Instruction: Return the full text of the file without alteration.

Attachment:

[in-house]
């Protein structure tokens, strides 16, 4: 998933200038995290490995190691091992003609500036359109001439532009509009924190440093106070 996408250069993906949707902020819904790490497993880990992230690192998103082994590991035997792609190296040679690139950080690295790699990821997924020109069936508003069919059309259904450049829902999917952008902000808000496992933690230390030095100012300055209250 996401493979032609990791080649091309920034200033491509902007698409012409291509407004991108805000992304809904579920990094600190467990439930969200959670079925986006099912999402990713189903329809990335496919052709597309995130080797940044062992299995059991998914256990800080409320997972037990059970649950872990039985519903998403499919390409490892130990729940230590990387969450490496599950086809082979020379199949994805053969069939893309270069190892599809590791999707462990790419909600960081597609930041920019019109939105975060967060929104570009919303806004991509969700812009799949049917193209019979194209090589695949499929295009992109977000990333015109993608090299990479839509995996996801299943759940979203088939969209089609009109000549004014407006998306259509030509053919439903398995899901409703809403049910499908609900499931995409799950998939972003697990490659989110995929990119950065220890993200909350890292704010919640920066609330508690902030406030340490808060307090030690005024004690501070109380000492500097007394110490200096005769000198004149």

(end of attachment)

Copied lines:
[in-house]
């Protein structure tokens, strides 16, 4: 998933200038995290490995190691091992003609500036359109001439532009509009924190440093106070 996408250069993906949707902020819904790490497993880990992230690192998103082994590991035997792609190296040679690139950080690295790699990821997924020109069936508003069919059309259904450049829902999917952008902000808000496992933690230390030095100012300055209250 996401493979032609990791080649091309920034200033491509902007698409012409291509407004991108805000992304809904579920990094600190467990439930969200959670079925986006099912999402990713189903329809990335496919052709597309995130080797940044062992299995059991998914256990800080409320997972037990059970649950872990039985519903998403499919390409490892130990729940230590990387969450490496599950086809082979020379199949994805053969069939893309270069190892599809590791999707462990790419909600960081597609930041920019019109939105975060967060929104570009919303806004991509969700812009799949049917193209019979194209090589695949499929295009992109977000990333015109993608090299990479839509995996996801299943759940979203088939969209089609009109000549004014407006998306259509030509053919439903398995899901409703809403049910499908609900499931995409799950998939972003697990490659989110995929990119950065220890993200909350890292704010919640920066609330508690902030406030340490808060307090030690005024004690501070109380000492500097007394110490200096005769000198004149």